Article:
International Trade Theory and Policy
by Steven M. Suranovic
An export tax is a tax collected on exported goods. As with tariffs, export taxes can be set on a specific or an ad valorem basis. In the US, export taxes are unconstitutional since the US constitution contains a clause prohibiting their use. This was imposed due to the concerns of Southern cotton producers who exported much of their product to England and France.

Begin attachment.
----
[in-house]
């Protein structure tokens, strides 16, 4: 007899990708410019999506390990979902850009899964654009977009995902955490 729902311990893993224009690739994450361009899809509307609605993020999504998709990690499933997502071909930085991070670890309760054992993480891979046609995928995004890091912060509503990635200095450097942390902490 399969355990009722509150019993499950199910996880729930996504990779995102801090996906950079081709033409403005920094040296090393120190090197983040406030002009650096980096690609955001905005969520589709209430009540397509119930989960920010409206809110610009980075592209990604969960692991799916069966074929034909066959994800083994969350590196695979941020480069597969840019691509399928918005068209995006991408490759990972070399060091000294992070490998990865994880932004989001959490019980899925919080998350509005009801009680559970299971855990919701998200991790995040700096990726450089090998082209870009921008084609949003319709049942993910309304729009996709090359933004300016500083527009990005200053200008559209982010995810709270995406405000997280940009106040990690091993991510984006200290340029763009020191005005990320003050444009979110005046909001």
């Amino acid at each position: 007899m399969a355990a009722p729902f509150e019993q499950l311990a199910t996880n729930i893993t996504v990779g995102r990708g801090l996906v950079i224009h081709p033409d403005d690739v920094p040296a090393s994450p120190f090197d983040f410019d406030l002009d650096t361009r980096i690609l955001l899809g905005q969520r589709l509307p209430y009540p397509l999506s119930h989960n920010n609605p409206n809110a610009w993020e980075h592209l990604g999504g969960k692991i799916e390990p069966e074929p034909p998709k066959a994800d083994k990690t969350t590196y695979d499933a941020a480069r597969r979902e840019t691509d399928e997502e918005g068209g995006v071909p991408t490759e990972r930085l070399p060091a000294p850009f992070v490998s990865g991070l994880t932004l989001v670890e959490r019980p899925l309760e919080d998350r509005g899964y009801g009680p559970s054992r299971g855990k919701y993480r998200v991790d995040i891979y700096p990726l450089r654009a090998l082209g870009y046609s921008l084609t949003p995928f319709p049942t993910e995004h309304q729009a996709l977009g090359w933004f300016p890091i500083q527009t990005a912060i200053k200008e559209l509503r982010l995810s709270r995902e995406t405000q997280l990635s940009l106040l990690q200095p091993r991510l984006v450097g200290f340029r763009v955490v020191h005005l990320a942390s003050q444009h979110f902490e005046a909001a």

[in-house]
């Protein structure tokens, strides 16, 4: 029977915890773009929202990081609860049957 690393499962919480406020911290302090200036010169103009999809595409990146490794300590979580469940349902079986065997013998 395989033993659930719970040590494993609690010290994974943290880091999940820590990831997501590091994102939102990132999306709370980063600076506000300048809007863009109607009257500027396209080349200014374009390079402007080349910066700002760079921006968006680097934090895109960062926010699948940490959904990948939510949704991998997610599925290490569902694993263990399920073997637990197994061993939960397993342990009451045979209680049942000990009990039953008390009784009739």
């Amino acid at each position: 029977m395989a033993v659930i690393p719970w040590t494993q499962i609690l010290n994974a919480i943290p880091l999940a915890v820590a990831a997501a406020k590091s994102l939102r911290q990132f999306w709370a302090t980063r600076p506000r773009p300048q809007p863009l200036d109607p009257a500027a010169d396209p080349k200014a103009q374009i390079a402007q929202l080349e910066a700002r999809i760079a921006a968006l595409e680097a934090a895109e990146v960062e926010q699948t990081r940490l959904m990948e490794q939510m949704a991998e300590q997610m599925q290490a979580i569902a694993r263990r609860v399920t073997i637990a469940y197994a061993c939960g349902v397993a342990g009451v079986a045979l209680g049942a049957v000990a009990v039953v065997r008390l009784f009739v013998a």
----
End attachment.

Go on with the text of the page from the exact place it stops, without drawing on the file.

However, many other countries employ export taxes. For example, Indonesia applies taxes on palm oil exports; Madagascar applies them on vanilla, coffee, pepper and cloves; Russia uses export taxes on petroleum, while Brazil imposed a 40% export tax on sugar in 1996. In December 1995 the EU imposed a $32 per ton export tax on wheat.
International Trade Theory and Policy - Chapter 10-4: Last Updated on 8/16/03